Can Oakland successfully curb illegal dumping?
For over a decade, Oakland has attempted to abate the illegal dumping of mattresses, electronics, furniture, and other large items onto city streets. The phenomenon is a problem throughout the Bay Area, but noticeably worse in Oakland.
One reason for that is the city’s location as a crossroads in the East Bay. Freeway entrances and exits prove to be attractive spots for anyone, especially out-of-towners, to take care of their dirty business and illegally dump items.
The city has a new contract with its garbage collector, Waste Management. As of July 1st, Oakland residents get one free bulky pick-up per unit per year.
“We want to make sure that when we do a bulky service that it does not add more illegal dumping. Because once a pile’s out there, if it’s not done correctly, you’ll have someone driving by who dumps their stuff. And that becomes a bigger, larger problem, and that’s what we’re trying to avoid,” says David Tucker, Director of Government and Community Relations for Waste Management.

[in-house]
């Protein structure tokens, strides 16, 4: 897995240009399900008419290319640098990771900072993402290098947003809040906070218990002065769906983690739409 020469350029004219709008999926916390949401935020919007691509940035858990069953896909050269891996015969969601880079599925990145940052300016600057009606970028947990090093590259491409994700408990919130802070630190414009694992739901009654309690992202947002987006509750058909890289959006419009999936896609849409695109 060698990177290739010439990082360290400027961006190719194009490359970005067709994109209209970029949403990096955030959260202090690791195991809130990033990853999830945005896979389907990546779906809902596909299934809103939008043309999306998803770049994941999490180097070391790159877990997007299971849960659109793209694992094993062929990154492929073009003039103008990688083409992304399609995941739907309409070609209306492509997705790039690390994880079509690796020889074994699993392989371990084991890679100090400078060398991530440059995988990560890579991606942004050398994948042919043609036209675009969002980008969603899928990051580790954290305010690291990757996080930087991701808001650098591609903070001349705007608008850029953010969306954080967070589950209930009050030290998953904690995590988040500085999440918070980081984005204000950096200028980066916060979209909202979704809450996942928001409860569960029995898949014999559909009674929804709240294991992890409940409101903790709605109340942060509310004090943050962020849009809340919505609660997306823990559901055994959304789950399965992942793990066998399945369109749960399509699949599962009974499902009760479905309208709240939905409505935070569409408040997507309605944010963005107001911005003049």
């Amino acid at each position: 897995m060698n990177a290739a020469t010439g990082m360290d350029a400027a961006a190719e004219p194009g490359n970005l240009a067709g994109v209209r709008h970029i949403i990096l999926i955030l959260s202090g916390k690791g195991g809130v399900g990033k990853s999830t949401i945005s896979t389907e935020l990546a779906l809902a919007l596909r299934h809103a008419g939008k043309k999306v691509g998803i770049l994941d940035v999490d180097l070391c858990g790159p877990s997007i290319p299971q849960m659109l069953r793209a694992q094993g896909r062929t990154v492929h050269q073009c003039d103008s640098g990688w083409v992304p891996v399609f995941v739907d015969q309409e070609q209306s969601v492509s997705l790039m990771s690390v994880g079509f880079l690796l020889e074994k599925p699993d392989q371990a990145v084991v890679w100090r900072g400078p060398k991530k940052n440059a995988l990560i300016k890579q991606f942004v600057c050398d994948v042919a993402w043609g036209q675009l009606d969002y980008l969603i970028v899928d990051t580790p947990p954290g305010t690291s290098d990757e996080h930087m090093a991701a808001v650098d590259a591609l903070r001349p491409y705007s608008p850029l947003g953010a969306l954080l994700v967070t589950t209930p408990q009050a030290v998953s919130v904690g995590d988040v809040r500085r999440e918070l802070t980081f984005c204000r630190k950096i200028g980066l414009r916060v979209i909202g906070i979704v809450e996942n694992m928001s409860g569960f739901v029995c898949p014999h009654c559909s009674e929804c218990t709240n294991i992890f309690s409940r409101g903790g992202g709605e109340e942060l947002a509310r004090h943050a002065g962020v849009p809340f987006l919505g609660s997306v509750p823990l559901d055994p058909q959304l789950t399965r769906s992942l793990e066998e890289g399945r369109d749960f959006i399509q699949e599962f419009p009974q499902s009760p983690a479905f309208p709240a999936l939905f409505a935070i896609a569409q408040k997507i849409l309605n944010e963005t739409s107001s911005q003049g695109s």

In addition to Oakland’s new garbage contract, the city has tried a number of prevention techniques to thwart illegal dumping. Those measures include installing security cameras in hotspots, upgrading the crime from a citation to a misdemeanor, and increasing the amount of financial responsibility dumpers bear.
But some Oakland residents aren’t convinced that a new garbage contract will lead to fewer dumped materials on the streets. One of them is Councilmember Noel Gallo. He organizes weekly clean-ups by individuals and businesses in his Fruitvale District, but he feels more should be done.
Gallo says the city should take a tougher stance on catching and prosecuting dumpers.
“It's not a priority. It takes eight months to a year and it goes on,” says Gallo.
Incentivizing citizens to report dumpers can assist the city in resolving the problem. Gallo says the city is looking to begin a new program where anyone who calls in an illegal dumper who is successfully prosecuted will receive half of the fine as a cash reward.
Officials with Oakland Public Works operate under what’s known as the ‘broken windows theory’. That means they view illegally-dumped materials as blight that can attract more blight. And the same sentiment is echoed by other Oakland residents.
“There's stuff dumped everywhere and it's frustrating and we're trying to make it better and more appealing,” says Amber Brown.
The issue isn’t just happening in Oakland, but all over the state. Last fall a state bill passed that will force mattress manufacturers to provide mattress-recycling services to cities for free.
But that doesn’t start until 2016. So until then, get comfy with the sight of mattresses around Oakland.
Want to report illegal dumping in Oakland? Click Here.